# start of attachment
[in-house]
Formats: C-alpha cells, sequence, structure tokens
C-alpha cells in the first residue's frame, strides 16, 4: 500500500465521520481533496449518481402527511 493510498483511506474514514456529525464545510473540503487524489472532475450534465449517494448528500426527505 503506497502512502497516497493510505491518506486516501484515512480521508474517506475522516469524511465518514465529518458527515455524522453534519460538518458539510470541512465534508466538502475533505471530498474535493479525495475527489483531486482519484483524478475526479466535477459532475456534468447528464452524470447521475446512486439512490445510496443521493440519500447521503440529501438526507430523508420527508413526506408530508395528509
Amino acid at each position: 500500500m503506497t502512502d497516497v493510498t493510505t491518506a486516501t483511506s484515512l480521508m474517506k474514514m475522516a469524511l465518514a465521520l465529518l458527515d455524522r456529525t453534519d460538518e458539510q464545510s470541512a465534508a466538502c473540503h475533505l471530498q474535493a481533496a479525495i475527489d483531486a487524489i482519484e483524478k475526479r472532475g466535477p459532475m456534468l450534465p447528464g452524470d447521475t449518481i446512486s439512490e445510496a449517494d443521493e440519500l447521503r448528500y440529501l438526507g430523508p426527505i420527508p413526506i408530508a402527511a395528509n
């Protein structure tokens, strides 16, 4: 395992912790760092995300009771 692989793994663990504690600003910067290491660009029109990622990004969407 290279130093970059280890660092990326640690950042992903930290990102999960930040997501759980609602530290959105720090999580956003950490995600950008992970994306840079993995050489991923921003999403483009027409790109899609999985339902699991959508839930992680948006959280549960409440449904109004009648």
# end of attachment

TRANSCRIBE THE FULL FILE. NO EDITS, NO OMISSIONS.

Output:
[in-house]
Formats: C-alpha cells, sequence, structure tokens
C-alpha cells in the first residue's frame, strides 16, 4: 500500500465521520481533496449518481402527511 493510498483511506474514514456529525464545510473540503487524489472532475450534465449517494448528500426527505 503506497502512502497516497493510505491518506486516501484515512480521508474517506475522516469524511465518514465529518458527515455524522453534519460538518458539510470541512465534508466538502475533505471530498474535493479525495475527489483531486482519484483524478475526479466535477459532475456534468447528464452524470447521475446512486439512490445510496443521493440519500447521503440529501438526507430523508420527508413526506408530508395528509
Amino acid at each position: 500500500m503506497t502512502d497516497v493510498t493510505t491518506a486516501t483511506s484515512l480521508m474517506k474514514m475522516a469524511l465518514a465521520l465529518l458527515d455524522r456529525t453534519d460538518e458539510q464545510s470541512a465534508a466538502c473540503h475533505l471530498q474535493a481533496a479525495i475527489d483531486a487524489i482519484e483524478k475526479r472532475g466535477p459532475m456534468l450534465p447528464g452524470d447521475t449518481i446512486s439512490e445510496a449517494d443521493e440519500l447521503r448528500y440529501l438526507g430523508p426527505i420527508p413526506i408530508a402527511a395528509n
């Protein structure tokens, strides 16, 4: 395992912790760092995300009771 692989793994663990504690600003910067290491660009029109990622990004969407 290279130093970059280890660092990326640690950042992903930290990102999960930040997501759980609602530290959105720090999580956003950490995600950008992970994306840079993995050489991923921003999403483009027409790109899609999985339902699991959508839930992680948006959280549960409440449904109004009648």